More than ninety top national education researchers and scholars, including Diane Ravitch, Richard Ingersoll and Eva Baked, took the decision to task for failing to establish any causal link between the challenged statutes and any alleged problems the suit purports to address. These experts argued that current laws play a key role in the recruitment and retention of quality teachers, in a job market where teaching is unfortunately often becoming less and less attractive as a career option for university students. The researchers were also highly critical of the plaintiffs’ proposal to rely on standardized test scores and the “value-added method (VAM)” of interpreting those scores as the major criteria for teacher layoffs due to budget cuts. “VAM scores have been shown to be unstable and to fluctuate dramatically from year to year, so that a teacher could appear very ineffective one year and then very effective the next,” they wrote. “The trial court ultimately failed to consider the possibility that relying solely on VAMs as a way to administer reductions-in-force could drive teachers away from the profession and exacerbate the teacher shortage.”
Past and present school board members, as well as school administrators, filed a brief that argued making teaching a more attractive profession is in the best interest of students. Vergara would make teaching a less desirable profession and would exacerbate a growing teacher scarcity, especially in light of the fact that it is just one among many ongoing orchestrated attacks on educators. Among supporters of the appeal were Kevin Beiser, board member of the San Diego Unified School District; Joan Buchanan, former state lawmaker and trustee of the San Ramon Valley Unified School District; and Steve Zimmer, board president of the Los Angeles Unified School District.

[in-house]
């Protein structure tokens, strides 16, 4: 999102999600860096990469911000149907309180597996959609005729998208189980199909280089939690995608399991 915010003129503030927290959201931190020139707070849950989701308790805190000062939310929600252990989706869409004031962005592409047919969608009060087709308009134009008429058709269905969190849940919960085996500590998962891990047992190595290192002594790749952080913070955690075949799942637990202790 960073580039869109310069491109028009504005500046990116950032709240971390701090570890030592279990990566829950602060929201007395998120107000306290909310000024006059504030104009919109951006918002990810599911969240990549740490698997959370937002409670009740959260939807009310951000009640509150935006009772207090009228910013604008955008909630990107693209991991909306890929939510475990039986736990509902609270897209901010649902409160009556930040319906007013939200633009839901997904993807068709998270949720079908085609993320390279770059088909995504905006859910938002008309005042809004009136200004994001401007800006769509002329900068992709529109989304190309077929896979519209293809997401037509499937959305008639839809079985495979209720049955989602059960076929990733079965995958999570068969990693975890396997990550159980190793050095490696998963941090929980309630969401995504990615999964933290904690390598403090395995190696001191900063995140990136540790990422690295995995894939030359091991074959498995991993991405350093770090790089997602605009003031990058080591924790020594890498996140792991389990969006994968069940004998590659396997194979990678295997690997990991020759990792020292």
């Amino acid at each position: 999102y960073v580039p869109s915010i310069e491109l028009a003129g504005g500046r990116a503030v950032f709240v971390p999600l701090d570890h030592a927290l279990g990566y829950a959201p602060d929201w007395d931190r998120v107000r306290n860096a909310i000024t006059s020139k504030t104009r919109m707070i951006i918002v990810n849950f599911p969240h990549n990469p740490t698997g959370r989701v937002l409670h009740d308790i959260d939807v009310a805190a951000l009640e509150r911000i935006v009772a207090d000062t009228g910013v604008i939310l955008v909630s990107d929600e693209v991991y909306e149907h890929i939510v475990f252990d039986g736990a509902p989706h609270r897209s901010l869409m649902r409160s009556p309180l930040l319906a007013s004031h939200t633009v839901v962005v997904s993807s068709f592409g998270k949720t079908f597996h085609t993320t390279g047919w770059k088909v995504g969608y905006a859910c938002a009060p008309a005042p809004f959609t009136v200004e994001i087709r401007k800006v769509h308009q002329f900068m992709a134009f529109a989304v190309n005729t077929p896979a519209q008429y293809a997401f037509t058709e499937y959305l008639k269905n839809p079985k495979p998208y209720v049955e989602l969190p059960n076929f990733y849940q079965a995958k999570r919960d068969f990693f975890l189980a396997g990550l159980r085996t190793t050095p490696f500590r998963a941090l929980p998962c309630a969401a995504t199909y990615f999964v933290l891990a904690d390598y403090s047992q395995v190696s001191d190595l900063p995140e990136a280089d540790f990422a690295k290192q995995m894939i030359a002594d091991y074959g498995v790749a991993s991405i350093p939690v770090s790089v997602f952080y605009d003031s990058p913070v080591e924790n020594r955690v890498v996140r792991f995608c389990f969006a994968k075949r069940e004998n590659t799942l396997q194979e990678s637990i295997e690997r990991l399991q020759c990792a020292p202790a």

Perhaps most devastating to the decision was the brief by some of the top legal scholars in the country, among them Dean Erwin Chemerinsky and Catherine Fisk of UC Irvine Law School, Charles Ogletree of Harvard Law School, and Pam Karlan of Stanford Law School. These experts said there was simply no basis in the law for finding the challenged statutes unconstitutional or that any causal link had been demonstrated between the statutes and a diminished education for any student. They argued that striking down the statutes could in fact make things worse for students. They wrote, “In this case, the trial court substituted its judgment about desirable education policy and the best way to improve education for students without regard to the harms its policy choice might cause and without regard to the evidence or the law about the cause of educational inequities and the likelihood that the court’s injunction would redress it. The trial court exceeded its role in our constitutional system and its ruling must be reversed.”
Attorney General Kamala Harris, representing the State of California as defendant; and the intervening parties, California Teachers Association and California Federation of Teachers, had filed separate appeal briefs earlier this summer. The amici curiae briefs filed today, as well as a complete list of signatories, can be seen here.
The 325,000-member CTA is affiliated with the 3 million-member National Education Association. The California Federation of Teachers is the statewide affiliate of the American Federation of Teachers, and represents more than 100,000 faculty and school employees in public and private schools and colleges, from early childhood through higher education.